“She was very passionate about the idea that older people shouldn’t have to leave their village when they needed support to live independently as they wanted to be near their relatives, doctors and local services.

“She thought the housing in Goring was wonderful and it’s very fitting that the complex in Woodcote was named after her.

“She also loved sorting out people’s problems and I remember the phone was always ringing with people’s concerns and small niggles. She would never simply stand by if there was something that she could do to help.”

Sue said transcribing the letters was an emotional process as neither she nor her brothers John, 73, and Peter, 66, had read them before and they were unaware of what their parents went through.

The couple only saw each other during a brief break between Mr Mowforth’s campaigns in 1944.

He was briefly involved in the liberation of Bergen-Belsen concentration camp, although he did not discuss this in detail. He trained at Catterick barracks and was in charge of Matilda tanks in Africa as a member of the 42nd Royal Tank Regiment before moving on to the more modern Comet tanks in Europe.

He served as part of a peacekeeping force before being demobbed in 1946.

In one missive after their brief reunion, he said: “Towards the end of those [past] years I often wondered whether or not I really was in love with you. I’d lived so long on memories, faith and hope, but somehow within a few hours of being with you again all was changed — no doubts... I was head over heels in love with the loveliest girl in the world.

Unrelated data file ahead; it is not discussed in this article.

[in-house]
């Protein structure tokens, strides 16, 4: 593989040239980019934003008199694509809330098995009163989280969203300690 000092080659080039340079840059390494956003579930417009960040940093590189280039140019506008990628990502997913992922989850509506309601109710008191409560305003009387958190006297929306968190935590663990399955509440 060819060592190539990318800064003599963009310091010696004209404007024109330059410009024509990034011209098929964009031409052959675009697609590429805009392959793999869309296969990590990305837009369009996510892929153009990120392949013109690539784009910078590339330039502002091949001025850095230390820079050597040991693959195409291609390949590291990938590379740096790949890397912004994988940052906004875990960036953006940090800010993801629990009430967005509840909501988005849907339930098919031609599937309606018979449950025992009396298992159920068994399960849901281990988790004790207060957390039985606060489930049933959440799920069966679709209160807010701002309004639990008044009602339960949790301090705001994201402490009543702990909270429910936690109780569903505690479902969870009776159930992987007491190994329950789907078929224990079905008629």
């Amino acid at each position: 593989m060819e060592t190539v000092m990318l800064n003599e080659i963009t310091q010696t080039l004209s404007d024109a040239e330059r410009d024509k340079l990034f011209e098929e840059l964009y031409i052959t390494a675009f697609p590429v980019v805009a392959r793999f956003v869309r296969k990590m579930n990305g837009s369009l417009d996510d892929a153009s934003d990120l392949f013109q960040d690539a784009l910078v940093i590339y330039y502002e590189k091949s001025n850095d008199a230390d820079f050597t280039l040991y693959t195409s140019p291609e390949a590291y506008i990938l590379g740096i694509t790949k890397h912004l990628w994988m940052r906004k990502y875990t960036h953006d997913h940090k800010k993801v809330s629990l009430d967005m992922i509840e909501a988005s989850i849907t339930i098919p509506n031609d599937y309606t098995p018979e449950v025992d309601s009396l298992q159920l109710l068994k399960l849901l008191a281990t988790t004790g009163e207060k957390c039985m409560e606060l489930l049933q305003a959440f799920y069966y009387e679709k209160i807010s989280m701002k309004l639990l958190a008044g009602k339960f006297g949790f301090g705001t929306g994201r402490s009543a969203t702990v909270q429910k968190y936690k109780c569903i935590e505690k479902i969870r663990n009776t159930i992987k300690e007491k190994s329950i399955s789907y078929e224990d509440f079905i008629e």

“We’ve still got a hard road to travel in this world gone mad, somehow I don’t care how long and difficult the future may be as long as we’re together.”

The children found the letters while clearing out Mr Mowforth’s home but only began transcribing them more recently and the process took about five years as the handwriting was often difficult to interpret. Sue said: “The conditions were absolutely horrific as he’d get covered in diesel for much of the time but he fought until Rommel was defeated.

“The fighting was dreadful in both campaigns but he didn’t mind writing about it because he had survived. Mum must have been in a dreadful state because there was such a delay — you didn’t have email or even telephones in those days.

“It’s admirable how strong they were to keep a marriage going over such a long distance. The correspondence is disjointed at times and they couldn’t include too much private or intimate detail because it had to get past the censor.

“Mum had so many voluntary commitments while running a home but she always kept an upbeat manner. I think she was pretty ill through exhaustion at times but she kept the letters cheerful to keep Dad’s spirits up.

“I think they had a fresh start and a second honeymoon when it was all over. They never really mentioned those six years when we were growing up and this showed us a side of their personalities which none of us knew.”